Annie Lin wrote and recorded Truck Was Struck while enrolled fulltime as a J.D. law student in Houston. The cd is basically a song-suite that imagines a chain of events set in motion by an auto accident, as a metaphor for relationships, kinda like the movie Crash. The title of the cd comes from the concise and slightly awkward or esoteric wording of a description of a car crash in her torts class. Annie managed to tour not infrequently while completing her bar studies and then moved to New York City to further her ambitious dual careers. (She is friendly with lawyer/songstress Elizabeth Elmore of The Reputation/Sarge. Not sure if she knows David Scheltzel of Ocean Blue, another lawyer/rocker, or the lawyer dude from Austin Lounge Lizards, she just may). Annie’s work can be compared to her idol Lisa Loeb, and also Dar Williams or Ani DiFranco. She often tours as a duo with hip electric cellist Henna Chou, and/or as part of the Asian-American singer-songwriter movement (cf Mike Park, Jenny Choi, Emm Gryner et al). The cd is pretty consistently listenable, is are her live shows. Not sure if she soaked up any real Texas flavor during her southern sojourn — the one track where she tries to give voice to a local homeless person is the only misfire on the cd. I for one would kinda like to see her take a sabbatical someday in Mississippi and try to record a John Lee Hooker tribute or something.
(Annie Lin is an attorney and singer-songwriter who relocated to Bay Area after finishing law school in Houston. I worked on the promotion of “Truck Was Struck” when it first came out, plus posted the above, shortly after that. I’ve seen her name on bills in SF not long ago. She also worked for Brooke Wentz, the amazing music supervisor.
The other funny thing about that experience is that it was trying to find a Bay Area play for Annie’s tour that led to me producing about 10 shows at an art gallery in Palo Alto; Todd Inoue wrote up Annie Lin and that series in Metro.
By Todd Inoue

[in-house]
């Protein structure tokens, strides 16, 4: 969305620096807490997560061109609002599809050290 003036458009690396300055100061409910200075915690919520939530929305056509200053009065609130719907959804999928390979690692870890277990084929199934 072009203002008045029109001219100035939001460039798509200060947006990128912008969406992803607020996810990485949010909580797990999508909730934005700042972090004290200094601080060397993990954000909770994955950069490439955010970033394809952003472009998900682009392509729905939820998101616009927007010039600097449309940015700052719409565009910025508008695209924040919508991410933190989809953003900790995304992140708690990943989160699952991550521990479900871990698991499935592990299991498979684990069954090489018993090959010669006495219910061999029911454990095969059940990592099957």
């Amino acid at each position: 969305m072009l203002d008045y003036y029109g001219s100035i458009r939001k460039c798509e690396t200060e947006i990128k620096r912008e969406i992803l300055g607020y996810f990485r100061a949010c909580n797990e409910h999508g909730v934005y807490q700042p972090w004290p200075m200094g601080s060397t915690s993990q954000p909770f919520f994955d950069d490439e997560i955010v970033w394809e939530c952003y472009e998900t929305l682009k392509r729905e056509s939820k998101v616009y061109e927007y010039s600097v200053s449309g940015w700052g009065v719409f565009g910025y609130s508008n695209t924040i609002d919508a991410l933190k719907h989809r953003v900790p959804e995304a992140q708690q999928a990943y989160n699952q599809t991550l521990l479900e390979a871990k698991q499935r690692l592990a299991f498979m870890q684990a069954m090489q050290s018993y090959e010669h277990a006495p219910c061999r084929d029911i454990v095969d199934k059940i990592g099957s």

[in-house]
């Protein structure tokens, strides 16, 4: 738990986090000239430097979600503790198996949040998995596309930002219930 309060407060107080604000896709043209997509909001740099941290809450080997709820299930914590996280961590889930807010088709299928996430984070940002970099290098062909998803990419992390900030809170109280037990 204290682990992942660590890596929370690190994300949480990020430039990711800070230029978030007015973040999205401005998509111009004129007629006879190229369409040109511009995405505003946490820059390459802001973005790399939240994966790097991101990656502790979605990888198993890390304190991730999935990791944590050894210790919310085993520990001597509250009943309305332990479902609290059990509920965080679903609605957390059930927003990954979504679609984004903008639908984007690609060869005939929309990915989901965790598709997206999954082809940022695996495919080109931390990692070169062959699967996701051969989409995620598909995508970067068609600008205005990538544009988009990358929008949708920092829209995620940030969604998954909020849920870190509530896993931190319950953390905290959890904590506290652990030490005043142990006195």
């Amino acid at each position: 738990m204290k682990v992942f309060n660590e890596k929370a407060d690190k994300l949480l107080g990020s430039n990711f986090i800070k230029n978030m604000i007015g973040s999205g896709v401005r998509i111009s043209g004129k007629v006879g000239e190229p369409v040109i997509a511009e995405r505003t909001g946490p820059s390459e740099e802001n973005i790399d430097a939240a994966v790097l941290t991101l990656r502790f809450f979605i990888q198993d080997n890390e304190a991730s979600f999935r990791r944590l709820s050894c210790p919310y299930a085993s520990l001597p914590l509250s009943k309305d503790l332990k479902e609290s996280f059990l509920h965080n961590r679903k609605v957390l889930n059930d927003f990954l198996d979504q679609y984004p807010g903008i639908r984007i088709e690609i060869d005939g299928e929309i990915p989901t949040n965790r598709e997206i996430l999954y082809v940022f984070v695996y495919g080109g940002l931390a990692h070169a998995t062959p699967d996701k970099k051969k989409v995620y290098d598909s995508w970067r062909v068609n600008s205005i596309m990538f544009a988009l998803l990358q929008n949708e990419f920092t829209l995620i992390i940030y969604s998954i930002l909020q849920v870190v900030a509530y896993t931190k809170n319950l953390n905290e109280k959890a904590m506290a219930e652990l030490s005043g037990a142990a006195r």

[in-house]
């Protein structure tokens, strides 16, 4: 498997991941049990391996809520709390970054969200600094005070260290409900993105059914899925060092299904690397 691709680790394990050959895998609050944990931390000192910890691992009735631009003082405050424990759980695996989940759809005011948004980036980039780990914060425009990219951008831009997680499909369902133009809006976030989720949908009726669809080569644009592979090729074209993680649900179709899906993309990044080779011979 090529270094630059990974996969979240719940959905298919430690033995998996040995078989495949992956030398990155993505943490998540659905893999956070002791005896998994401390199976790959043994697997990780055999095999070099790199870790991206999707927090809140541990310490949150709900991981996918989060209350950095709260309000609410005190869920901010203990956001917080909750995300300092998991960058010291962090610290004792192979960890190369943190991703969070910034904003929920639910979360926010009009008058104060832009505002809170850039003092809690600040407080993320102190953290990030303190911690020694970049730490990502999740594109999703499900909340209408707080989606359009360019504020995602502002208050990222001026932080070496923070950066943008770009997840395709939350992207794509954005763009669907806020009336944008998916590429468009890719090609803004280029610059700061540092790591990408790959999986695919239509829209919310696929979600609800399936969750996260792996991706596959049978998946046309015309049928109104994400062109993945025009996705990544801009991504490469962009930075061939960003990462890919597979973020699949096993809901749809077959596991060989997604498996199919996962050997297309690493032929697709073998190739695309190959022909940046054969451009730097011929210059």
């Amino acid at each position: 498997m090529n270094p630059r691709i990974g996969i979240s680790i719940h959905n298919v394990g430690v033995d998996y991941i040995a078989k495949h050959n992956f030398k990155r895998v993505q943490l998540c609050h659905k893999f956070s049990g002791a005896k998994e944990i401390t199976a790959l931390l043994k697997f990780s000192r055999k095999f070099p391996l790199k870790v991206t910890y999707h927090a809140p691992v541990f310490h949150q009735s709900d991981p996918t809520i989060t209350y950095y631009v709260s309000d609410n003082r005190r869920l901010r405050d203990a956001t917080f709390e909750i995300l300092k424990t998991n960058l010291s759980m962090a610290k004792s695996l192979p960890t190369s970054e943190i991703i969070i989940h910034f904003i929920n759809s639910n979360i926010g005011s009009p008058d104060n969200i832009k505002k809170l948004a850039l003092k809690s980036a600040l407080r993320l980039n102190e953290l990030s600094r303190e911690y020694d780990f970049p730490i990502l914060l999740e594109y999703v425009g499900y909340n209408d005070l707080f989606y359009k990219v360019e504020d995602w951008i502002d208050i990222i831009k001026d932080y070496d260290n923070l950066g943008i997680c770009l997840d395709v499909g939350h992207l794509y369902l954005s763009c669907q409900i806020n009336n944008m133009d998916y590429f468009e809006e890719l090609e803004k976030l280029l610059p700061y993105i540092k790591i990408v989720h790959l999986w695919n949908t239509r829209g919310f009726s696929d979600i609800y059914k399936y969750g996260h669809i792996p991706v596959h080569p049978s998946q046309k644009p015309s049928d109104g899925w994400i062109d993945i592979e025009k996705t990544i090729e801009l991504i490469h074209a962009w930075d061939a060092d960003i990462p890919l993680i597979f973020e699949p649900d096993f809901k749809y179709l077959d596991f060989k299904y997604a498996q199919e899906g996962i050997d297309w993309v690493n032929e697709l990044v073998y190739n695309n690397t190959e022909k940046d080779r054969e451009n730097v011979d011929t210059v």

By day, Art21 is a downtown Palo Alto contemporary art gallery. When the weekend approaches and the sun goes down, the spot sets up a PA and opens its doors to live jazz and poetry. Independent promoter Earthwise Productions recently became part of the mix introducing touring performers ranging from wistful singer/songwriters to a Swedish jazz-funk trio. This Sunday, Earthwise presents an eclectic show with new folk artist Michael Fracasso, Chris Austin Songwriting Contest winner AJ Roach and Houston-based law student/acoustic strummer Annie Lin (pictured above).
Lin has been on my radar recently with her latest album, Truck Was Stuck. Despite her professed admiration for Lisa Loeb, the songwriter appears to have more in common with Lois Maffeo, Aimee Mann or Mary Lou Lord. The album does a thematic Memento-style backtrack about a traffic accident, beginning with the hospital visit before revealing the distractions and drama that lead to it. She hits a comfy stride on the album standout “Ambulance Driver” before breaking into a gallop on “A Lot Like Me” and “Whole.” Suckers for concept albums (revolving around tragedy) and pedigreed indie pop nerds will both find Annie Lin a welcome spot on their iTunes playlist.
As for the Swedish jazz funk thing, that’s EST, or the Esborn Svensson Trio, who perform at Art21 on Sept. 18—a pit stop along the way to the Monterey Jazz Festival. Most shows begin at 7pm, all shows are all-ages.
Aug 22: Annie Lin, Michael Fracasso, AJ Roach
Sep 18: EST Trio
Oct 9: Steve Poltz